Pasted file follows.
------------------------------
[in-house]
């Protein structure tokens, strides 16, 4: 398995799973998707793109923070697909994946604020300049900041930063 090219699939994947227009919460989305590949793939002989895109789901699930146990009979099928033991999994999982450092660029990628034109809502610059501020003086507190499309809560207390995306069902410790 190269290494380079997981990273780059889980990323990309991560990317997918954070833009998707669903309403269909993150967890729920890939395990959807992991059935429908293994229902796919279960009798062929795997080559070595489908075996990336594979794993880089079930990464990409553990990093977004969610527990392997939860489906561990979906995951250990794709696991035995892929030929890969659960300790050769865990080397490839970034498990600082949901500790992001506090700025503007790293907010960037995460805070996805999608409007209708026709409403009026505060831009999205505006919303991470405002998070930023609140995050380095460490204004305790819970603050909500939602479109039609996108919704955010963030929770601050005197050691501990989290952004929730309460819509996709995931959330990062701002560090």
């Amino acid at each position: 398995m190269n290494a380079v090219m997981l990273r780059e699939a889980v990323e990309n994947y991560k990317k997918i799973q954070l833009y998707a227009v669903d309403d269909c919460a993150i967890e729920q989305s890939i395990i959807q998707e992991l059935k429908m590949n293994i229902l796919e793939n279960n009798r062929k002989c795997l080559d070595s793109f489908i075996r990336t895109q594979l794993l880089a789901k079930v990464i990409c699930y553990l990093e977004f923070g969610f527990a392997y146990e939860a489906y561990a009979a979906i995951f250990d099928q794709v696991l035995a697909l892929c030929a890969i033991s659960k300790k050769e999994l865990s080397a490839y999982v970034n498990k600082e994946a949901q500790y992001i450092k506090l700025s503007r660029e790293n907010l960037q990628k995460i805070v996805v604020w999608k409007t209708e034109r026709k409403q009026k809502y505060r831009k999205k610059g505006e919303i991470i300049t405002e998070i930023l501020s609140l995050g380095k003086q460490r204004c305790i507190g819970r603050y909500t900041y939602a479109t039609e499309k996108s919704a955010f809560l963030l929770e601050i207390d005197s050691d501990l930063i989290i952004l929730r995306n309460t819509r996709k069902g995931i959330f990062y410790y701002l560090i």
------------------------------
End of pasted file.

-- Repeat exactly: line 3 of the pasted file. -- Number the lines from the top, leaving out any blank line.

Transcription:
């Amino acid at each position: 398995m190269n290494a380079v090219m997981l990273r780059e699939a889980v990323e990309n994947y991560k990317k997918i799973q954070l833009y998707a227009v669903d309403d269909c919460a993150i967890e729920q989305s890939i395990i959807q998707e992991l059935k429908m590949n293994i229902l796919e793939n279960n009798r062929k002989c795997l080559d070595s793109f489908i075996r990336t895109q594979l794993l880089a789901k079930v990464i990409c699930y553990l990093e977004f923070g969610f527990a392997y146990e939860a489906y561990a009979a979906i995951f250990d099928q794709v696991l035995a697909l892929c030929a890969i033991s659960k300790k050769e999994l865990s080397a490839y999982v970034n498990k600082e994946a949901q500790y992001i450092k506090l700025s503007r660029e790293n907010l960037q990628k995460i805070v996805v604020w999608k409007t209708e034109r026709k409403q009026k809502y505060r831009k999205k610059g505006e919303i991470i300049t405002e998070i930023l501020s609140l995050g380095k003086q460490r204004c305790i507190g819970r603050y909500t900041y939602a479109t039609e499309k996108s919704a955010f809560l963030l929770e601050i207390d005197s050691d501990l930063i989290i952004l929730r995306n309460t819509r996709k069902g995931i959330f990062y410790y701002l560090i």